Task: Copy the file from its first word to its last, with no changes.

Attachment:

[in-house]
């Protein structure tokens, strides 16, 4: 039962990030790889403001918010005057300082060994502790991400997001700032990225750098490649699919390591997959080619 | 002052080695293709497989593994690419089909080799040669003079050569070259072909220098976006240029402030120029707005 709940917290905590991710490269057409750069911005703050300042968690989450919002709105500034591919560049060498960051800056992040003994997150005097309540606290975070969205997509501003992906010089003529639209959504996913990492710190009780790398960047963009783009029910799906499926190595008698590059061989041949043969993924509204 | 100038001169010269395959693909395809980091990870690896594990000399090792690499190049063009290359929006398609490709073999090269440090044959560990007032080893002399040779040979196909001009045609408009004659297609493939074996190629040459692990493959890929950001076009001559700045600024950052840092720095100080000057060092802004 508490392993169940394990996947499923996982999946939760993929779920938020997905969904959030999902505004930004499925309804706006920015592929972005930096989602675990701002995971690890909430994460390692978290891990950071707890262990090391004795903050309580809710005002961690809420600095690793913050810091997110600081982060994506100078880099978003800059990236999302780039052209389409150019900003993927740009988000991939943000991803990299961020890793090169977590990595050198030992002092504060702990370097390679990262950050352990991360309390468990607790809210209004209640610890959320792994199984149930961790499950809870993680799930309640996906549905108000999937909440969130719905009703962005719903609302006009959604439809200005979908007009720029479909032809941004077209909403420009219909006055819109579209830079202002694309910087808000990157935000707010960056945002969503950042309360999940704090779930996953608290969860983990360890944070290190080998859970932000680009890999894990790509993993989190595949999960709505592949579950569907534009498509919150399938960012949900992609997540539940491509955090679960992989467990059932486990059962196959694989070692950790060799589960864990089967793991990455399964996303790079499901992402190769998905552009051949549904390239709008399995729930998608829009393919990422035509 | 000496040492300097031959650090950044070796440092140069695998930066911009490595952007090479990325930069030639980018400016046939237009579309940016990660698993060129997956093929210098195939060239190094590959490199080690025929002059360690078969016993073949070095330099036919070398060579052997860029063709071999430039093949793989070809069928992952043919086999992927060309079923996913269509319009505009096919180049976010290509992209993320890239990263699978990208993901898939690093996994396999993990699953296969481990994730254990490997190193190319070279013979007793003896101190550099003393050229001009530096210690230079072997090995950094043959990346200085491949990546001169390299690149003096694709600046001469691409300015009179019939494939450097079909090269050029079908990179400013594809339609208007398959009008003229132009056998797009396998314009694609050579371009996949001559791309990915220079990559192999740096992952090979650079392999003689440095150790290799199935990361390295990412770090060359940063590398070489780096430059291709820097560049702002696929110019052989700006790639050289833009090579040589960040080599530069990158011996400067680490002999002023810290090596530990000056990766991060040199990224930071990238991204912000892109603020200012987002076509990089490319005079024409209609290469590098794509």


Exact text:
[in-house]
């Protein structure tokens, strides 16, 4: 039962990030790889403001918010005057300082060994502790991400997001700032990225750098490649699919390591997959080619 | 002052080695293709497989593994690419089909080799040669003079050569070259072909220098976006240029402030120029707005 709940917290905590991710490269057409750069911005703050300042968690989450919002709105500034591919560049060498960051800056992040003994997150005097309540606290975070969205997509501003992906010089003529639209959504996913990492710190009780790398960047963009783009029910799906499926190595008698590059061989041949043969993924509204 | 100038001169010269395959693909395809980091990870690896594990000399090792690499190049063009290359929006398609490709073999090269440090044959560990007032080893002399040779040979196909001009045609408009004659297609493939074996190629040459692990493959890929950001076009001559700045600024950052840092720095100080000057060092802004 508490392993169940394990996947499923996982999946939760993929779920938020997905969904959030999902505004930004499925309804706006920015592929972005930096989602675990701002995971690890909430994460390692978290891990950071707890262990090391004795903050309580809710005002961690809420600095690793913050810091997110600081982060994506100078880099978003800059990236999302780039052209389409150019900003993927740009988000991939943000991803990299961020890793090169977590990595050198030992002092504060702990370097390679990262950050352990991360309390468990607790809210209004209640610890959320792994199984149930961790499950809870993680799930309640996906549905108000999937909440969130719905009703962005719903609302006009959604439809200005979908007009720029479909032809941004077209909403420009219909006055819109579209830079202002694309910087808000990157935000707010960056945002969503950042309360999940704090779930996953608290969860983990360890944070290190080998859970932000680009890999894990790509993993989190595949999960709505592949579950569907534009498509919150399938960012949900992609997540539940491509955090679960992989467990059932486990059962196959694989070692950790060799589960864990089967793991990455399964996303790079499901992402190769998905552009051949549904390239709008399995729930998608829009393919990422035509 | 000496040492300097031959650090950044070796440092140069695998930066911009490595952007090479990325930069030639980018400016046939237009579309940016990660698993060129997956093929210098195939060239190094590959490199080690025929002059360690078969016993073949070095330099036919070398060579052997860029063709071999430039093949793989070809069928992952043919086999992927060309079923996913269509319009505009096919180049976010290509992209993320890239990263699978990208993901898939690093996994396999993990699953296969481990994730254990490997190193190319070279013979007793003896101190550099003393050229001009530096210690230079072997090995950094043959990346200085491949990546001169390299690149003096694709600046001469691409300015009179019939494939450097079909090269050029079908990179400013594809339609208007398959009008003229132009056998797009396998314009694609050579371009996949001559791309990915220079990559192999740096992952090979650079392999003689440095150790290799199935990361390295990412770090060359940063590398070489780096430059291709820097560049702002696929110019052989700006790639050289833009090579040589960040080599530069990158011996400067680490002999002023810290090596530990000056990766991060040199990224930071990238991204912000892109603020200012987002076509990089490319005079024409209609290469590098794509």